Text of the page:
By Claire LEE
The first time South Korean lawmaker Yong Hye-in left the house after giving birth, she ended up in tears when she was denied entry to a cafe because of her baby.
The experience gave Yong, who at 33 is one of the country’s youngest National Assembly members, a new mission: eradicating South Korea’s burgeoning “no-kid zones”.
In a country with the world’s lowest birth rate, the emergence of an increasing number of facilities barring children — such as cafes, libraries and art galleries — is infuriating parents like Yong and, she says, inadvertently thwarting decades of government policy.
Seoul has poured hundreds of billions of dollars into trying to encourage South Koreans to have more babies, offering cash subsidies, babysitting services and support for infertility treatment, but to no avail, with the fertility rate continuing to plummet to new lows.
At 0.78 births per woman, it is far below the replacement rate needed to keep the population size stable, and many experts now say social factors — not purely economic ones — may be driving the decline.
No-kid zones offer a range of official reasons for the exclusion, often pointing to disruptive noise or “inconsiderate” parents, but Yong says it is pure discrimination and impacts young mothers in particular.
“I felt like I had been expelled from society,” Yong told AFP as she recalled her experience being turned away from the cafe after finally mustering the energy to get herself and her newborn out of the house.
She said she had struggled with postpartum depression and “cried every day while breastfeeding”, and was hoping that her visit to the cafe would be a step towards getting back to normal.
Instead, it was the opposite: “I had now become this person who could be so easily rejected — at places like restaurants, cafes, bars and movie theatres. I remember crying so much on my way home.”
– No maternity leave –
South Korea’s National Assembly is itself effectively a no-kids zone, as only lawmakers and authorised staff are allowed inside.
It also has no policy on statutory maternity leave for lawmakers — Yong was only the third sitting assembly member in South Korean history to give birth in office.
When she returned to work she proposed a bill allowing babies under 24 months to accompany their mothers to work. It is still pending, which she says is no surprise.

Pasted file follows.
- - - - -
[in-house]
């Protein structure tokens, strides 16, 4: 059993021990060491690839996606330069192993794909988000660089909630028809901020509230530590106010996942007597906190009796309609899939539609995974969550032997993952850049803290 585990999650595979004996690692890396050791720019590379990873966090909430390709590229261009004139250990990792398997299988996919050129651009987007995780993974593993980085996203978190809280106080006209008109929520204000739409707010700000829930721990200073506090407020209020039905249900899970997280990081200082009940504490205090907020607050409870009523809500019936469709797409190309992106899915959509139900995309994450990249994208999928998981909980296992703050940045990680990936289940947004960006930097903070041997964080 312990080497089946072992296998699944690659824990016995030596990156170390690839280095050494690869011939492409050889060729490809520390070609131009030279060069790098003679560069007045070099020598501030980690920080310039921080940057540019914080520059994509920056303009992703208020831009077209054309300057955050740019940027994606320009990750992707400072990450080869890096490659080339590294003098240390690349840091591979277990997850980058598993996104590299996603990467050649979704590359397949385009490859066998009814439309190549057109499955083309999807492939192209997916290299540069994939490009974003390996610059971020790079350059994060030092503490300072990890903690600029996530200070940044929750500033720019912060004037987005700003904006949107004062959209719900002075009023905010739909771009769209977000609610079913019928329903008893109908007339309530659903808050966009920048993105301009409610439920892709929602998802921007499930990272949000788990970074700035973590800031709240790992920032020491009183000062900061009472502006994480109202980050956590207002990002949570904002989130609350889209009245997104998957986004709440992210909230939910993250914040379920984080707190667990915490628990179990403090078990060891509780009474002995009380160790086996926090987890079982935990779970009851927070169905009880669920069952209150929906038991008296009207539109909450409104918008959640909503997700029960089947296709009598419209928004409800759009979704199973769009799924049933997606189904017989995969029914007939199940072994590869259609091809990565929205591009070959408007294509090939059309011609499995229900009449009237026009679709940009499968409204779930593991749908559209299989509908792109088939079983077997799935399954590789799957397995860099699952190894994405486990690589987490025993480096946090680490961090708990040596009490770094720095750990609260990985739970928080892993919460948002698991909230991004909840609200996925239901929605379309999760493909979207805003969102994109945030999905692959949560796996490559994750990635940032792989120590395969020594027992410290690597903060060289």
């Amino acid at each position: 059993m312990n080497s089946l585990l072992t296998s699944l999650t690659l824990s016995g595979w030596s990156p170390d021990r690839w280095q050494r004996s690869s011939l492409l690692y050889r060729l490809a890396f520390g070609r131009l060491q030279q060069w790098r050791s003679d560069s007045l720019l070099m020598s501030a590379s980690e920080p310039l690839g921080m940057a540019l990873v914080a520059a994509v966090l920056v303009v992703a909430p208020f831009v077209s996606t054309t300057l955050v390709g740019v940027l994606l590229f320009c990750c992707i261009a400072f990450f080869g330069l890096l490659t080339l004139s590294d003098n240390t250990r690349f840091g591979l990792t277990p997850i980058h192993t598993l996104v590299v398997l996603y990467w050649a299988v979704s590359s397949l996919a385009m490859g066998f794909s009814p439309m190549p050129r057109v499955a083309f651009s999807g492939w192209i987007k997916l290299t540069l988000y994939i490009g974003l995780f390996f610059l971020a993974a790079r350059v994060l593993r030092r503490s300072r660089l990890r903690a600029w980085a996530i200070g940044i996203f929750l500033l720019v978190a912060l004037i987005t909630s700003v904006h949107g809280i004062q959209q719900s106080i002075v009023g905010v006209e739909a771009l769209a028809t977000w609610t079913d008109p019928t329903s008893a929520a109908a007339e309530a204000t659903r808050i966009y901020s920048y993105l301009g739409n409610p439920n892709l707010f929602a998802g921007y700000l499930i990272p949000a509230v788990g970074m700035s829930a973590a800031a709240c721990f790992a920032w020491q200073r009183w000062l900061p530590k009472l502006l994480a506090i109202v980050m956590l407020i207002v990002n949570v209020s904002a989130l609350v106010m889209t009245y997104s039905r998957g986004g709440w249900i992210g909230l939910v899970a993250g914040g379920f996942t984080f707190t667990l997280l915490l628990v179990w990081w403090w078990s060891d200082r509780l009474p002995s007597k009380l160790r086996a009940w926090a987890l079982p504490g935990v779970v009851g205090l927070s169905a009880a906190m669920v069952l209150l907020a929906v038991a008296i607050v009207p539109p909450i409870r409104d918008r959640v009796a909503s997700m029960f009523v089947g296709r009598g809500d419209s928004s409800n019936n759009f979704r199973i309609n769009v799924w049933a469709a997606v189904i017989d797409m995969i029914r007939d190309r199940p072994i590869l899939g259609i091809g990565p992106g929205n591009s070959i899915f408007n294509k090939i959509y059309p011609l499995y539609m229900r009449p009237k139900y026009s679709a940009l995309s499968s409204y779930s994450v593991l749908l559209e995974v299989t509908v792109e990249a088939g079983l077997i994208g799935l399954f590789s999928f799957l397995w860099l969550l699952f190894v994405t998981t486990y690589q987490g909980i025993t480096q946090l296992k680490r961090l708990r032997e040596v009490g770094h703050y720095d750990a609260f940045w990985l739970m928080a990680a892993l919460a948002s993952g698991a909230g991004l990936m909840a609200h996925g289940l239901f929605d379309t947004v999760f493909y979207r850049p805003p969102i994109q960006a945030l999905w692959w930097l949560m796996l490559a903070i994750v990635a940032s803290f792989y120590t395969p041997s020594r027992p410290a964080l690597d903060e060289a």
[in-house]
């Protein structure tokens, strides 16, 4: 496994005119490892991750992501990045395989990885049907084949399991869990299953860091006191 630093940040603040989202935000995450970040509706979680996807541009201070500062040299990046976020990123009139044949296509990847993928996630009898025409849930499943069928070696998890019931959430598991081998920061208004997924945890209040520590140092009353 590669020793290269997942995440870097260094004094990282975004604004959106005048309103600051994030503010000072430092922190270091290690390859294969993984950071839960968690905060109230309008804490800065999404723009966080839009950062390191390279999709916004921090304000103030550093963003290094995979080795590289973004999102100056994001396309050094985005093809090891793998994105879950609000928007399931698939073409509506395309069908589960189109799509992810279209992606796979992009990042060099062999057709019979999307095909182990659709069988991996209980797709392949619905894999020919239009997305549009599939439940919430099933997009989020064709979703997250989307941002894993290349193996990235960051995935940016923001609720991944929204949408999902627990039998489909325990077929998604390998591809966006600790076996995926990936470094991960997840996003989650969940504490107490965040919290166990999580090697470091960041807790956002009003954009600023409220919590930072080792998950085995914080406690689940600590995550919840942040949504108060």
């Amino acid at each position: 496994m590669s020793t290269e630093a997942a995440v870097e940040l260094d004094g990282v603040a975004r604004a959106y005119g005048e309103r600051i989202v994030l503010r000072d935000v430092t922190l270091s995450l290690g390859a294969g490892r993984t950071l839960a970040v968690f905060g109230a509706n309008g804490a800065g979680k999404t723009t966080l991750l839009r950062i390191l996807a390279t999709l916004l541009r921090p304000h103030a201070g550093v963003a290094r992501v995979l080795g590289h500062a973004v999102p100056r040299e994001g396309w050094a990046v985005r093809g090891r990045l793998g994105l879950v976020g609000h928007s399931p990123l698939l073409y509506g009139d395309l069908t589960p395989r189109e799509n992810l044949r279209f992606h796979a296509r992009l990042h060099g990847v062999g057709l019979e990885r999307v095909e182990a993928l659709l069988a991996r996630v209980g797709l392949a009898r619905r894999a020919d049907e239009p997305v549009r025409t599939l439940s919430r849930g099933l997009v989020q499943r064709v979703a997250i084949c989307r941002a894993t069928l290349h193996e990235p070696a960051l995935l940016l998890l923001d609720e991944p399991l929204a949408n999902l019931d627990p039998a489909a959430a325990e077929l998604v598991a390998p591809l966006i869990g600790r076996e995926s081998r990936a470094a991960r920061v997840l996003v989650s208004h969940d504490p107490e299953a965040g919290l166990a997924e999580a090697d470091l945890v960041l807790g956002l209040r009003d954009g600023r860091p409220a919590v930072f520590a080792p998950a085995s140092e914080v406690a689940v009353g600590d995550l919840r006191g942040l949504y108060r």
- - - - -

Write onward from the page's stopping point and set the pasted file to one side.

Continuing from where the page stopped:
“Since the National Assembly is dominated by men in their 50s and older, there is little interest in systems that can combine childcare and parliamentary activities,” Yong told AFP, sitting in her office with her two-year-old son Dan.
“It’s not an urgent matter to them as it does not affect their lives.”
But for Yong, who founded and leads the Basic Income Party, unless the government turns its attention to social issues like inequality and the gender pay gap it will not be able to fix the demographic crisis facing South Korea.
For many young people, “it’s hard to even predict what you’ll be doing to make a living next year”, she said, pointing to sharply rising inequality, which especially affects the young.
Yong worked at a glitzy hotel as a server to support herself during her university years, earning 3,500 won ($2.70) an hour and working 14-hour days to make ends meet.
Meanwhile, each steak she served cost 70,000 won.
“Even if you worked for 14 hours, your daily salary wouldn’t let you buy that steak you were serving,” she said.
“When you don’t even know what’s going to happen to your own life in a year, it’s a gamble to have a child.”
– ‘Irrational’ to have kids –
Yong first came to national attention when she was charged for “unlawfully” organising a silent protest over the 2014 Sewol ferry disaster, in which hundreds of people, mostly schoolchildren, died.
After a six-year legal battle, she was eventually found not guilty in 2020 — the same year she was first elected to the National Assembly on the back of strong support from young voters.
After Sewol, and last year’s deadly Itaewon crowd crush, many young South Koreans have lost faith in their government, she says.
People feel “even if you give birth to your children and raise them, the state would not protect them”, Yong told AFP, adding that for many young Koreans, wanting to be a parent is “considered irrational”.
The no-kid zones illustrate how Korean society views the difficulties of early parenthood — such as sleep deprivation and breastfeeding — as things that women should bear alone, she said.
The male-dominated government may want to boost birth rates, she added, but it would also “prefer it if the noisy, difficult and painful process of raising a child be done separately, somewhere out of sight, on a remote island”.
— Agence France-Presse VIDEO